BARBWIRE BOB – 3-14-24

March Madness has arrived, basketball for many fans (see our new columnist, Ryan Boublik on pages 14-15 on this subject), and politics for those interested in the future of America.  Politics, like it or not, is the sole mandate to enjoy all the privileges, benefits, and freedoms  of living in this great country. Basketballs, through nets, does not.

Gerri and I did our duty last Thursday evening attending our No. 315 precinct caucus.  There were seven of us in our specific precinct out of hundreds, and about 30 people assembled overall, a poor showing.

The area district captain passed out lists of registered voters in each precinct.  Usually, caucuses can be lively with competition to elect delegates to the county convention.  There was no competition this year to any of the upcoming events.  The rule is… if you don’t attend your precinct caucus, and the county convention, you’re not eligible to be a delegate to the state convention to be held mid-summer in Pueblo, or the national convention in Milwaukee. Convention years are primarily for the purpose of electing federal office holders all the way to the presidency.  Some County Commissioner candidates are up for election this year.  Present county office holders are not up for re-election until 2026, along with state office holders. 

In Arapahoe County Commissioner, icon Bill Holen from Aurora is winding up his 12 years of service to the county.  Commissioner Jeff Baker is seeking his re-election to office, taking in far eastern Arapahoe County.  Baker is the sole Republican member of the five-member county board.  He has done an admirable job and deserves to be re-elected.  He did attend our precinct caucus.  Running to replace retiring Holen is state senator Ronda Fields who has been a shining star in the State Legislature. She will easily win that seat and I endorse her election.  She is a strong advocate for transparency in government.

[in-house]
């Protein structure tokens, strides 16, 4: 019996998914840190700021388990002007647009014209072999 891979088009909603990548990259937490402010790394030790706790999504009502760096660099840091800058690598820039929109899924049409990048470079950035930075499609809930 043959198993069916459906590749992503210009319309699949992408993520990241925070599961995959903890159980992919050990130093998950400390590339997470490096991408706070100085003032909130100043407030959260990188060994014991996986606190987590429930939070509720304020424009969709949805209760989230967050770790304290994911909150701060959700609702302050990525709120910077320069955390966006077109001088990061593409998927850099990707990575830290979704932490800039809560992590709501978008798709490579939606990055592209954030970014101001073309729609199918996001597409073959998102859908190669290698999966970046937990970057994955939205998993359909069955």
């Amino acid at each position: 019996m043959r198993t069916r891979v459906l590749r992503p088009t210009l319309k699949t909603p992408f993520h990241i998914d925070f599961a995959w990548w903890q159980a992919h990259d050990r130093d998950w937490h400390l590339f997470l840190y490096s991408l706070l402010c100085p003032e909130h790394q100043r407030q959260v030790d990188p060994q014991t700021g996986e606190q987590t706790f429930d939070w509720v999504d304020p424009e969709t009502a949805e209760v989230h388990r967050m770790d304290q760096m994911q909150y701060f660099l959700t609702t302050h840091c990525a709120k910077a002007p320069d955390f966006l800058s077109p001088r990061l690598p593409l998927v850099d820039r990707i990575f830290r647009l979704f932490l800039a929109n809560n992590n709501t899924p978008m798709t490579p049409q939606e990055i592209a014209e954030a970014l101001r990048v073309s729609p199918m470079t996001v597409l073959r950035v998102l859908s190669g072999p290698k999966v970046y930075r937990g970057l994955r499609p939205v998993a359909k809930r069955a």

Jason Crow will easily be elected to Congress with no serious competition appearing in the 6th Congressional District.  The real action this year is in the 4th Congressional District where Rep. Lauren Boebert has shifted from the 3rd District in Western Colorado to the Eastern Slope 4th District.  Rep. Ken Buck has announced his retirement from Congress, leading to the vacancy in the largly GOP District. There are 10 Republicans, 5 Democrats, and 1 Libertarian candidate in that race, with the largest number of votes located in fast growing Douglas County. It is a winner take all contest. Boebert has been endorsed for re-election by Trump and some political seers think that she will be the winner with $1.5 million in the bank, an experienced campaigner, along with a staff.  This contest will dominate state politics at the future 4th District gathering, at or near, the State Convention in Pueblo.  The county convention will be held at Smoky Hill High School on March 23.  Democrats will have to gather to endorse delegates to the National Convention in Chicago and support present incumbents.

It is disappointing to hear that GOP Chair David Williams, himself a candidate for Congress in the 4th District, has moved to have paper ballots used, rather than electronic voting tablets.  The electronic tablets were successful at the 2022  state assembly in Colorado Springs, saving hours. Votes were tabulated in minutes, not hours. In 2022 almost every candidate nominated at county and state assemblies lost in a very blue State election sweep.

The GOP National Convention is in Milwaukee, Wisconsin and will be a coronation, rather than a convention, as former President Trump will  have enough delegate votes to cinch the nomination.

I rushed home to hear President Biden’s State of The Union speech, that fortunately for me, started late because of a Palestinian traffic blockade.  I like to see the entrances of the elected presidents, regardless of party to the floor of the House… “Mr. Speaker, The President of The United States.”  I’ve viewed many presidents entering the floor and being greeted by party colleagues.  Thursday night was a highlight for President Biden.  He seemed to enjoy the camaraderie of the evening and succeeded in getting under the skin of Republicans.  Democrats seemed to love the speech, and Republicans seemed to shudder.  It’s all in the eyes and ears of the beholders.

It seems that some changes are in order, but it is a long time before November 5.  Anything can happen.